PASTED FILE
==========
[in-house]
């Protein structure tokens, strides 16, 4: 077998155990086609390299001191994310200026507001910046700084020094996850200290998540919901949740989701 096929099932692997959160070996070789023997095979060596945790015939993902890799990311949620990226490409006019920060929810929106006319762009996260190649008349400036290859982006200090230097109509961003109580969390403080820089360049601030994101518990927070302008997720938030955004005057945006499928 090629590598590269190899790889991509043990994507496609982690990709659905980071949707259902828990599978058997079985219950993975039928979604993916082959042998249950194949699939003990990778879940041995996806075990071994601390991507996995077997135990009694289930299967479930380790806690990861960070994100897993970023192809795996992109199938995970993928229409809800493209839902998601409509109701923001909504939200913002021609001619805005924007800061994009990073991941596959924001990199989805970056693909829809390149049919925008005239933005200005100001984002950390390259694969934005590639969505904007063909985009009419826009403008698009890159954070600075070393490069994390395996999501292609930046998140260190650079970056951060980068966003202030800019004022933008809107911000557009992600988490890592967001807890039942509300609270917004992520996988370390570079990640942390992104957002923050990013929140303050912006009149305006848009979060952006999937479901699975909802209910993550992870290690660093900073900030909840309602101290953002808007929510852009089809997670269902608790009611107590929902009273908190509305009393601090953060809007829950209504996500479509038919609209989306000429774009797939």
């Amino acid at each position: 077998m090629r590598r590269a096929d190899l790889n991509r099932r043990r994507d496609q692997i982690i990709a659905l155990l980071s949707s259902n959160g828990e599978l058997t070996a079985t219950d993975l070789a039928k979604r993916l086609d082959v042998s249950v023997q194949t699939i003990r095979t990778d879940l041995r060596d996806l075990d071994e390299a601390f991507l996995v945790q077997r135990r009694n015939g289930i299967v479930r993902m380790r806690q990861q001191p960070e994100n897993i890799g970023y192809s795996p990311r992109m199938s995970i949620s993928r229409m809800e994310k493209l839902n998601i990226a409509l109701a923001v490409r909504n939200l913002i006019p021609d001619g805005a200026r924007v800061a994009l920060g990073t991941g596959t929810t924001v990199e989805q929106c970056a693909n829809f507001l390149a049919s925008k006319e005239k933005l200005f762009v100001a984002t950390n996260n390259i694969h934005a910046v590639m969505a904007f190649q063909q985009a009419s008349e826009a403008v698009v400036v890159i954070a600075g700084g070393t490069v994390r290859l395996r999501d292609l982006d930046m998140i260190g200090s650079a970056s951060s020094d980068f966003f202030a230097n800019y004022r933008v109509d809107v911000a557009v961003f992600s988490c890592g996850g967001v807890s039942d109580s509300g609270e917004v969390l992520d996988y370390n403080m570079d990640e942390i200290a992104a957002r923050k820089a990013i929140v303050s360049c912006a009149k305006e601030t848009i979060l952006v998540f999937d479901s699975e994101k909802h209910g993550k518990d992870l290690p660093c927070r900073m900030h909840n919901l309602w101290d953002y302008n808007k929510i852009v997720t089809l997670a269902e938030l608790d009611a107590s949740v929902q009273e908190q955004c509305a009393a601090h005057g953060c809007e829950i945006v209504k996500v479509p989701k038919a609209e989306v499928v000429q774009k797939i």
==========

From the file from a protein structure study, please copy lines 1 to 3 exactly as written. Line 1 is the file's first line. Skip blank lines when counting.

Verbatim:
[in-house]
């Protein structure tokens, strides 16, 4: 077998155990086609390299001191994310200026507001910046700084020094996850200290998540919901949740989701 096929099932692997959160070996070789023997095979060596945790015939993902890799990311949620990226490409006019920060929810929106006319762009996260190649008349400036290859982006200090230097109509961003109580969390403080820089360049601030994101518990927070302008997720938030955004005057945006499928 090629590598590269190899790889991509043990994507496609982690990709659905980071949707259902828990599978058997079985219950993975039928979604993916082959042998249950194949699939003990990778879940041995996806075990071994601390991507996995077997135990009694289930299967479930380790806690990861960070994100897993970023192809795996992109199938995970993928229409809800493209839902998601409509109701923001909504939200913002021609001619805005924007800061994009990073991941596959924001990199989805970056693909829809390149049919925008005239933005200005100001984002950390390259694969934005590639969505904007063909985009009419826009403008698009890159954070600075070393490069994390395996999501292609930046998140260190650079970056951060980068966003202030800019004022933008809107911000557009992600988490890592967001807890039942509300609270917004992520996988370390570079990640942390992104957002923050990013929140303050912006009149305006848009979060952006999937479901699975909802209910993550992870290690660093900073900030909840309602101290953002808007929510852009089809997670269902608790009611107590929902009273908190509305009393601090953060809007829950209504996500479509038919609209989306000429774009797939």
């Amino acid at each position: 077998m090629r590598r590269a096929d190899l790889n991509r099932r043990r994507d496609q692997i982690i990709a659905l155990l980071s949707s259902n959160g828990e599978l058997t070996a079985t219950d993975l070789a039928k979604r993916l086609d082959v042998s249950v023997q194949t699939i003990r095979t990778d879940l041995r060596d996806l075990d071994e390299a601390f991507l996995v945790q077997r135990r009694n015939g289930i299967v479930r993902m380790r806690q990861q001191p960070e994100n897993i890799g970023y192809s795996p990311r992109m199938s995970i949620s993928r229409m809800e994310k493209l839902n998601i990226a409509l109701a923001v490409r909504n939200l913002i006019p021609d001619g805005a200026r924007v800061a994009l920060g990073t991941g596959t929810t924001v990199e989805q929106c970056a693909n829809f507001l390149a049919s925008k006319e005239k933005l200005f762009v100001a984002t950390n996260n390259i694969h934005a910046v590639m969505a904007f190649q063909q985009a009419s008349e826009a403008v698009v400036v890159i954070a600075g700084g070393t490069v994390r290859l395996r999501d292609l982006d930046m998140i260190g200090s650079a970056s951060s020094d980068f966003f202030a230097n800019y004022r933008v109509d809107v911000a557009v961003f992600s988490c890592g996850g967001v807890s039942d109580s509300g609270e917004v969390l992520d996988y370390n403080m570079d990640e942390i200290a992104a957002r923050k820089a990013i929140v303050s360049c912006a009149k305006e601030t848009i979060l952006v998540f999937d479901s699975e994101k909802h209910g993550k518990d992870l290690p660093c927070r900073m900030h909840n919901l309602w101290d953002y302008n808007k929510i852009v997720t089809l997670a269902e938030l608790d009611a107590s949740v929902q009273e908190q955004c509305a009393a601090h005057g953060c809007e829950i945006v209504k996500v479509p989701k038919a609209e989306v499928v000429q774009k797939i």